Prof. Emily Rutter shares some of her Senior Seminar students’ reflections on their learning in the English Major.
This semester, my English 444 students were asked to write autobiographical essays about their experiences as English majors. As a fitting close to the semester for some and to college for others, we wanted to share a few excerpts from those essays, which showcase the many lessons English courses impart and the varied ways in which our students will apply them in the future.
Vanessa Haro-Miracle: When I first signed up for English 308 course, I dreaded the idea of reading poems. As the semester progressed, one of the assignments was to pick a poet and read and analyze their work. I chose Erika L Sanchez because she wrote activist poems about Mexico. Her poems tend to be vivid and gruesome. Moreover, I knew there was a deeper meaning and I was able to grasp it because it was about the ugliness in her and my native country. Reading her poetry was a springboard to find other poems and poets like her.
Kelsey McDonald: Knowing that I can complete complex research papers, comprehend difficult texts, and confidently apply my skills to other aspects in my education and professional pursuits is extremely rewarding. However, the best lesson I have learned is that the magic of the other worlds I have explored through literature has enabled me to be confident and adventurous in my own world. Reading has played such an important role in my life, and I hope to share my love of it with many students by teaching high school literature after I graduate and join the professional world.
Erin McKinley: I think and act differently in my everyday life because of what I have learned. I see literature as a vehicle or a lens to being able to look and discuss larger issues. It’s what helps people connect and learn from each other. This is why I want to become an English teacher and mentor. I want to be able to go out and make a positive impact on the world and help guide students in their lives.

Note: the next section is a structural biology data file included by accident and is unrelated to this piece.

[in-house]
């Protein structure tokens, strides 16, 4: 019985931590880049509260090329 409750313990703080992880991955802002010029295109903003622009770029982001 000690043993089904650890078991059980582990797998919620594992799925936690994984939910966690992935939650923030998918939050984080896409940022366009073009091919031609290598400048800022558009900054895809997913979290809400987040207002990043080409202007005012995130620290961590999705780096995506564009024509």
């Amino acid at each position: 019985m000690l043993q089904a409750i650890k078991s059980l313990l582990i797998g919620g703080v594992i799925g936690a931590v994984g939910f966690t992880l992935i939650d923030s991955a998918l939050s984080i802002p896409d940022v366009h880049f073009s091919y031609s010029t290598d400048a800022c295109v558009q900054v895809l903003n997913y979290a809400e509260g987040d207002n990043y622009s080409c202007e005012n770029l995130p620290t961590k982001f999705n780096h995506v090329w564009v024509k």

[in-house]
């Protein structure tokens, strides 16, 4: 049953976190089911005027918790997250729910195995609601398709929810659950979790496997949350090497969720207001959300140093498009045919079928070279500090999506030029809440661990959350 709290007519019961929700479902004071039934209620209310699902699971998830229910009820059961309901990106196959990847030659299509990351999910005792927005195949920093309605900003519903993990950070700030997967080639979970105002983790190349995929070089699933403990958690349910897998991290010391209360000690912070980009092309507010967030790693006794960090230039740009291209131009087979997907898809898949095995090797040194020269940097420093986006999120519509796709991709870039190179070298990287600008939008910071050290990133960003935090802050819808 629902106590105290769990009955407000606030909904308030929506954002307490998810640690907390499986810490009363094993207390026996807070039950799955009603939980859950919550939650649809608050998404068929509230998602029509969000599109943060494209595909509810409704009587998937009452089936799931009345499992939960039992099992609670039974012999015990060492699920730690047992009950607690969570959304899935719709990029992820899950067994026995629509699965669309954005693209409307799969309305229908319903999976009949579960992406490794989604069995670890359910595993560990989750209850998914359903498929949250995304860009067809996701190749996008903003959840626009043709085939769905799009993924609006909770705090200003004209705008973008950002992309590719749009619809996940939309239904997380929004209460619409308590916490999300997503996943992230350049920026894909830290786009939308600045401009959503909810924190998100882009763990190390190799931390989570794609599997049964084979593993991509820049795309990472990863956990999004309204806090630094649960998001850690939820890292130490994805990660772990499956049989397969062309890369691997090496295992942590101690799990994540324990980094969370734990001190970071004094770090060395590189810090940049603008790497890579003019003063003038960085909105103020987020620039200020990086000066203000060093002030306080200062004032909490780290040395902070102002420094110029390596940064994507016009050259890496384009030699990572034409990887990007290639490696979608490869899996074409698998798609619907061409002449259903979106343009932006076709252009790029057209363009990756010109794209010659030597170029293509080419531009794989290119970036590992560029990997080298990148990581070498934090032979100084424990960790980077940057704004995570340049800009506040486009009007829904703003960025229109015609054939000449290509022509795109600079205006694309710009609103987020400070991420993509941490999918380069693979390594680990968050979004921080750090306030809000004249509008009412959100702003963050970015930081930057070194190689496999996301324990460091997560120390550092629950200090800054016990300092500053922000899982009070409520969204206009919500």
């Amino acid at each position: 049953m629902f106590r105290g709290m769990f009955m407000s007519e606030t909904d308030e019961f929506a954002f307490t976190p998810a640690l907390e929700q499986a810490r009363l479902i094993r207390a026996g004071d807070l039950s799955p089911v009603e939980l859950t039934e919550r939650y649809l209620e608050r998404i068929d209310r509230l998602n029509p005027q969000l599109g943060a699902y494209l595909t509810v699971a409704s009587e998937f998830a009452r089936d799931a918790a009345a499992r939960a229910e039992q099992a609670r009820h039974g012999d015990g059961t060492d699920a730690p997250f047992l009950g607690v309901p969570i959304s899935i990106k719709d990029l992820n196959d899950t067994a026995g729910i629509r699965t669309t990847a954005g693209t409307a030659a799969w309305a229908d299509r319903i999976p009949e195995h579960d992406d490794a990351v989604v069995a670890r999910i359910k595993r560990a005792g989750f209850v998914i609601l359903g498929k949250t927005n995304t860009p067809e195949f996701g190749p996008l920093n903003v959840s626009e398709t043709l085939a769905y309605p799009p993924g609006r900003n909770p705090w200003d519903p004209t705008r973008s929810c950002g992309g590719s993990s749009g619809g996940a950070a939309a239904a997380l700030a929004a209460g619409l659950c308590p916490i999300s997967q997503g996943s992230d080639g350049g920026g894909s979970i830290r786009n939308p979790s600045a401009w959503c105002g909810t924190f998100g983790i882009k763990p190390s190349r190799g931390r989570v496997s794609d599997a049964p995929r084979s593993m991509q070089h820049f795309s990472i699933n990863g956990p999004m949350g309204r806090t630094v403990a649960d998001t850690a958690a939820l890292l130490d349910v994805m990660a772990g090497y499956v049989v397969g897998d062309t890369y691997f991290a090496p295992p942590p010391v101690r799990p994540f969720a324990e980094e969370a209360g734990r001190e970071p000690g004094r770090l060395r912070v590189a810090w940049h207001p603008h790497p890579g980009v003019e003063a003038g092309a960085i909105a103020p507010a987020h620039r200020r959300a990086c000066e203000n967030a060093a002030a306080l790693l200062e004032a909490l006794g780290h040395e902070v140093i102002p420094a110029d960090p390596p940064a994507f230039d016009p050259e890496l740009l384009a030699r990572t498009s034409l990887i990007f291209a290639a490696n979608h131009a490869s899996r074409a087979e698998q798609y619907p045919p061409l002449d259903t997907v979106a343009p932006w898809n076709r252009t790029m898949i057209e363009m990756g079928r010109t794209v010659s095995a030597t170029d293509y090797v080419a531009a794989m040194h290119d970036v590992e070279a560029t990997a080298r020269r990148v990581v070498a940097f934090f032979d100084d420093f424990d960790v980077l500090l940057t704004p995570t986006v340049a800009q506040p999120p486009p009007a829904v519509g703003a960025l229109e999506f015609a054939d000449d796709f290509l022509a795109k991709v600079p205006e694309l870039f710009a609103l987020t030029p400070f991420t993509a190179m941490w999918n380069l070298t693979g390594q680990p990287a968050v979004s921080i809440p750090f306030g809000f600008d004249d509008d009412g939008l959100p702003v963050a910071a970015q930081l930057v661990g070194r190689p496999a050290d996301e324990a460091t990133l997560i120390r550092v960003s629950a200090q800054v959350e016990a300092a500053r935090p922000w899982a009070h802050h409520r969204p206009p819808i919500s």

Martina Myers: To maintain an engaging classroom, I must use creative thinking and problem solving. Using creativity has gotten me through many assignments and courses I felt unsure about at the time. I have learned to take a pedagogical approach to many of my assignments for classes that are not about education.
Ashely Padgett: Through literature I can facilitate tough conversations with my students about social injustice, oppression, racism, mental illness, suicide, rape, and the many other hard-hitting topics that people don’t want to discuss with students because they are kids. Teaching is a dialogue and within this dialogue I can teach my students through literature. With literature, I can prepare them for conversations that they can take out of the classroom, that will help them in their future and facilitate their continuing education.
Kaitlyn Sumner: My experiences as a Big Brothers Big Sisters mentee and as a Copywriting Intern taught me that I can use my favorite thing in the world – writing – to help further an important social justice cause, and that is something that I will always be thankful for.
Misty Titus: A novel can really pull out painful feelings and help you work through them, which is a very important lesson. This realization changes the way I think about literature, because now I will start reading books and recommending books that are more closely related to experiences of those who I ask; if these kinds of novels are cathartic for me, maybe it can do the same for others.
Val Weingart: Communicating with others, through both written and spoken words, is the greatest contribution that I can make in this world. This realization was crystallized in the speech I gave in honor of the late Dean Ruebel. In that moment, I was not a writer, a singer, the worst English major ever, the Student Honors Council president, or even myself. I was a vessel for the words that needed to be said—words that I hoped would touch the hearts and minds of those who heard them.